Even the Pope Is Talking Climate, So Where Are American Businesses?

06/24/2015 08:32 am ET | Updated Jun 24, 2016

The best way to understand the growing climate crisis is to look at who's getting worried. It's not the usual suspects. The, uh, Pope, for example. Other dire warnings no longer come from environmentalists, but from staid organizations nobody could describe as radical. The audit and accounting firm PricewaterhouseCoopers, for example, now says that on a business-as-usual emissions path, the planet will warm 4 degrees Centigrade by 2100, which would be catastrophic. The International Energy Agency made the exact same warning. So did the World Bank.

These firms are respected business advisors, and so it's fair to assume business understands that climate change is a huge problem--indeed, it's likely the biggest threat to commerce in the next century. What's odd, then, is that in the U.S. at least, corporate leadership has been mostly silent on the issue.

At best, firms concerned about climate sign-on to group statements, or send staff to Washington to lobby. This is important but insufficient, not nearly as powerful as real noise: an op-ed, a public statement, or even a tweet from a CEO demanding action. Such statements, however, are not forthcoming.

Coke, for example, is genuinely worried about what its business model looks like in a hotter world where its key ingredient, water, is in increasingly short supply. (California, anyone?) That's why their sustainability program is built around water. But even though CEO Muhtar Kent made forceful comments about the need for climate action at the Cancun climate conference in 2010, those comments didn't make it back to the U.S.

Instead of speaking out, the vast bulk of corporations merely respond to a warming world by cutting their own carbon footprints. Even Apple's Tim Cook, who hired ex-EPA chief and climate hawk Lisa Jackson as a Vice-President, speaks about climate change solutions in operational, not policy, terms.

That's unfortunate, because changing light bulbs and replacing boilers, even installing big solar arrays or wind farms, as Apple, Google, Microsoft, or Pepsi have done, may be good business decisions, but they don't stop climate change, which is a global problem and therefore requires policy solutions. Even worse, much of the operational greening undertaken by leading companies in the U.S. amounts to meaningless purchases of "clean power" through dubious transactions that merely push ownership of power assets around on paper while doing nothing to cut emissions. Intel's main claim to eco-fame, for example, is that it "is now the single largest purchaser of renewable energy certificates (RECs) in the U.S." Sadly, academic studies show these purchases do nothing. And yet Intel, of all businesses, ought to really care about solving climate change, not just pretending to. It uses huge amounts of water in chip fabrication factories often located in deserts (Arizona and New Mexico, for example) that scientists say will only get hotter and drier in years to come. (Those two states are already in persistent drought.)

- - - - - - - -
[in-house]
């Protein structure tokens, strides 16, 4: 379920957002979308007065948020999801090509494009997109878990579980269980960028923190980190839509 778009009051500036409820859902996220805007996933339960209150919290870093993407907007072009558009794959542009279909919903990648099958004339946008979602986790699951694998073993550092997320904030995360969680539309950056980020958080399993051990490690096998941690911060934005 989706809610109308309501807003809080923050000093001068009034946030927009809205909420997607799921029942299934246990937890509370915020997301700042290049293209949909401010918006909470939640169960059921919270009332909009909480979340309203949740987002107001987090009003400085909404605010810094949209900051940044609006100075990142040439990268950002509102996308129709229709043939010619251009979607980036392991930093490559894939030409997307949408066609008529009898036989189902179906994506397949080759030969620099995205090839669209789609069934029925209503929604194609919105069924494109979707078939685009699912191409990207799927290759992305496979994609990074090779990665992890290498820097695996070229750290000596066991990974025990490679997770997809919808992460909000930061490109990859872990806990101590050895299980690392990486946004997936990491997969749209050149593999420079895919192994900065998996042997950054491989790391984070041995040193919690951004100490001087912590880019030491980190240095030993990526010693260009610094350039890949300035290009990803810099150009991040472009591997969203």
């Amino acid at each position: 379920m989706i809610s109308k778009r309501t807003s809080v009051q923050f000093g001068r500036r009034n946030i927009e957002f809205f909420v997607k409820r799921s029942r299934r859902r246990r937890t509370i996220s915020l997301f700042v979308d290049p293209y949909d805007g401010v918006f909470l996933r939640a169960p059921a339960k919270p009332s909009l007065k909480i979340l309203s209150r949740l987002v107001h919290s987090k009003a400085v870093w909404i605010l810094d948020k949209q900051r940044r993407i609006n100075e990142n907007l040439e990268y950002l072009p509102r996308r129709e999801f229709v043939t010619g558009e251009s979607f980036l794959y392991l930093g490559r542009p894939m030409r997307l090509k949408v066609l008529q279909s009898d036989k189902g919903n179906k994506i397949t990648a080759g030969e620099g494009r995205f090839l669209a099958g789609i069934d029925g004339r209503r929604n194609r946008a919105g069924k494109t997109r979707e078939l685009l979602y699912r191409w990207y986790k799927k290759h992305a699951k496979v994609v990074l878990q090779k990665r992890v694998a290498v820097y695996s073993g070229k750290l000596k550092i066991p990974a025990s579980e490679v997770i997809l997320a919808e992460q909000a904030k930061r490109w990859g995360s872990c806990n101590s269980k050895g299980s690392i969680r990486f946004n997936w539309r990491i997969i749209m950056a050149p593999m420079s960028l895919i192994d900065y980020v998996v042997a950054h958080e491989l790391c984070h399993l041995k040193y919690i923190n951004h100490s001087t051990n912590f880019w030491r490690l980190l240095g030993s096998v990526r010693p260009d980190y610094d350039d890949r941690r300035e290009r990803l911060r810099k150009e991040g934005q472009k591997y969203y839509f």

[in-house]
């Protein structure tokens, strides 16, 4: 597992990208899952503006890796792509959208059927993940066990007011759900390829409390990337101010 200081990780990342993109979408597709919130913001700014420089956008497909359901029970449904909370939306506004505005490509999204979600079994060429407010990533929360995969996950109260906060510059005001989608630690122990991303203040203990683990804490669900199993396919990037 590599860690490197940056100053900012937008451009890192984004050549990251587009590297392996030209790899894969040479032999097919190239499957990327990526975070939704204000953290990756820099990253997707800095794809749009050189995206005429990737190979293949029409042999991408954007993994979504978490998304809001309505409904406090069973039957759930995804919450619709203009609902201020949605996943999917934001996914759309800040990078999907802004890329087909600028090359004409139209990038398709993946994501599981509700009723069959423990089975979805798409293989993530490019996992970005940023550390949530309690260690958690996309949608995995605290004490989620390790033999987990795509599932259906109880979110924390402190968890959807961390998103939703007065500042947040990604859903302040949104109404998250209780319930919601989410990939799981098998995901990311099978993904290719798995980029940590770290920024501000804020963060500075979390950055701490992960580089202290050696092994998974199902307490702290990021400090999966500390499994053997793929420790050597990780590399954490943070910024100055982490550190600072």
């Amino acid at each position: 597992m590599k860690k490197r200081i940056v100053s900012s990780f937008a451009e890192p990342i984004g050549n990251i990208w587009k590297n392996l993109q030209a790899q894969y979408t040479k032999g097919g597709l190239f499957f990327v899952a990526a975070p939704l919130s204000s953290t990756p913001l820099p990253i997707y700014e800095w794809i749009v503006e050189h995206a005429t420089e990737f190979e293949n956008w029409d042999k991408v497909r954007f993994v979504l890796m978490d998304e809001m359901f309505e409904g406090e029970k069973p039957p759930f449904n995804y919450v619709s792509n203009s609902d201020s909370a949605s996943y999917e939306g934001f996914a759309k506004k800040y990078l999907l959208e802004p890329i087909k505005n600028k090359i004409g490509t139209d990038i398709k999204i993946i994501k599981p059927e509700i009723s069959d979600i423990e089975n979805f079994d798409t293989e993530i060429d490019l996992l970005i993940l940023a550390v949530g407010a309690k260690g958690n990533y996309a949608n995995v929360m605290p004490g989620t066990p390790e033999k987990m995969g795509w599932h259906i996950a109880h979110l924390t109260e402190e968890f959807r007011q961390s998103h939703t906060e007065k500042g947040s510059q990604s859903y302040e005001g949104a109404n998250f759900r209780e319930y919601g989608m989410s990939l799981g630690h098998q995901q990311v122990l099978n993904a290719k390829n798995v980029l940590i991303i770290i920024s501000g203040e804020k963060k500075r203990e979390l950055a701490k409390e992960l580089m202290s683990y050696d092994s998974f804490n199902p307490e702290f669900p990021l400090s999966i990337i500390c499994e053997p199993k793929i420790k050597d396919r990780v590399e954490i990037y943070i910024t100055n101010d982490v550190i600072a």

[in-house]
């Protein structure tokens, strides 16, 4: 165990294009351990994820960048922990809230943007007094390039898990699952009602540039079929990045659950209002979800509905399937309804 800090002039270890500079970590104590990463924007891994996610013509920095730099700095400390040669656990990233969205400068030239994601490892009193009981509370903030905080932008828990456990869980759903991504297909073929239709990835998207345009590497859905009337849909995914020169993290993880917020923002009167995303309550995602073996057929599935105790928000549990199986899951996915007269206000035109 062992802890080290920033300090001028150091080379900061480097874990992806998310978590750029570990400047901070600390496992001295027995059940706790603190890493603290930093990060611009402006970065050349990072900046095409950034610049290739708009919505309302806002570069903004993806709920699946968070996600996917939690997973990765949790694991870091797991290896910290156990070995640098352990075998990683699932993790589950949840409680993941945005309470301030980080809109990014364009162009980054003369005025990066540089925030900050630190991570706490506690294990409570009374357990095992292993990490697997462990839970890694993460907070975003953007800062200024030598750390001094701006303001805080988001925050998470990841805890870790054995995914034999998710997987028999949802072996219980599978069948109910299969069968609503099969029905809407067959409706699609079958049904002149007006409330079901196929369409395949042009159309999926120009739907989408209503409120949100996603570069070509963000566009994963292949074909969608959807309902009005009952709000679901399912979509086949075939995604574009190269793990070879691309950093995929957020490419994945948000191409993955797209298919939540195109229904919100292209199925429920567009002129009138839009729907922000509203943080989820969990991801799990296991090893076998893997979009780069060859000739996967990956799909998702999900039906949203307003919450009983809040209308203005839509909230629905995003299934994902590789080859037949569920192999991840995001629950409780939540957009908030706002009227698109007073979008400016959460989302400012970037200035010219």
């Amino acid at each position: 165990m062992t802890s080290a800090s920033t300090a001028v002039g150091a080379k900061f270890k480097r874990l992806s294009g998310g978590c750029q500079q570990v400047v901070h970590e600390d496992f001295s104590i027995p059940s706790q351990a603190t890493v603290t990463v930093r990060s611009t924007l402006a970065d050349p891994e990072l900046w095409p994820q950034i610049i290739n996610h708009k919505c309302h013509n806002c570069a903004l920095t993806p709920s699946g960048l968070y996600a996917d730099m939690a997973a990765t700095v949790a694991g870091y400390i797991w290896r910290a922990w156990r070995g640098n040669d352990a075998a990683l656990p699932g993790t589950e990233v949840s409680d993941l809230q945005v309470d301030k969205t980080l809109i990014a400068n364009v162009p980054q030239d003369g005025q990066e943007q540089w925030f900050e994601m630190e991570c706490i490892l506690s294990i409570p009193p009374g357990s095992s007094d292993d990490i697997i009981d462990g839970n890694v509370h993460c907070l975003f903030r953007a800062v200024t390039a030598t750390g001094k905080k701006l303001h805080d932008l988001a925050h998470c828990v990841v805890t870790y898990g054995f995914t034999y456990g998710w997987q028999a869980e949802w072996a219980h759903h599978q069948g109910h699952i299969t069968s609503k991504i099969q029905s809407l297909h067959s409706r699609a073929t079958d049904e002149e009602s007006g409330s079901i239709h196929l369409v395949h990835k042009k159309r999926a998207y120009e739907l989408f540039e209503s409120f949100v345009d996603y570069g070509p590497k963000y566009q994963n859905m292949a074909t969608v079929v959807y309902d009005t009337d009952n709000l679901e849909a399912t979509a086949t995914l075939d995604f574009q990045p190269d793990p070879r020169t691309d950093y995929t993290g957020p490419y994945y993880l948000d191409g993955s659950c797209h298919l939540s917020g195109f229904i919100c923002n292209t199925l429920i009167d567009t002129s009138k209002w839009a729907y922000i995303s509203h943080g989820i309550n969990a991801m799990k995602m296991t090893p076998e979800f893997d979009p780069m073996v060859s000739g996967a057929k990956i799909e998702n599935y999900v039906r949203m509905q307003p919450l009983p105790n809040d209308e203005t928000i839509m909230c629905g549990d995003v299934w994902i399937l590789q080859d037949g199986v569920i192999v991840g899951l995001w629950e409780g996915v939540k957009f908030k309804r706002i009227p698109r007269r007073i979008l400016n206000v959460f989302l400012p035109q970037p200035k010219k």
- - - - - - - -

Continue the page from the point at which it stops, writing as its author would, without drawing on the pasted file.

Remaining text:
High-level business voices would make a difference. Wal-Mart's comments on marriage equality had seismic impact on the public dialog. On the other side of the climate fight, business influence is also evident: the voice of the fossil fuel industry in Washington (along with their dollars) is extraordinarily powerful, and is why there has been no climate legislation in the United States.

Meanwhile, European business leaders are already taking a stand. Recently, the World Economic Forum released an open letter from 43 global CEOs to world leaders urging concrete climate action. But American policy is most important, because as the world's second largest emitter, U.S. leadership is required to bring China and India along on any deal to come in Paris next December. So what gives? Why aren't senior leaders at U.S. businesses using their power to drive real change?

It's easy to speculate: taking a stand may be too controversial. Business sees its role as making money, not advocacy. Corporations don't want to irritate legislators whose decisions can directly impact revenue. But these are all false fears: solving climate change isn't all that controversial anymore, and fixing the problem is directly tied to future corporate profits. The baffling truth is there really isn't any good reason non-fossil-fuel based corporations aren't screaming from the rooftops on the need for aggressive climate action, since the cost of inaction far exceeds the cost of the fix.

As has been the case many times in human history, leaders fail to lead because a given issue just isn't top of mind. So we head toward 4 degrees, not with a bang or a whimper, but with no sound at all.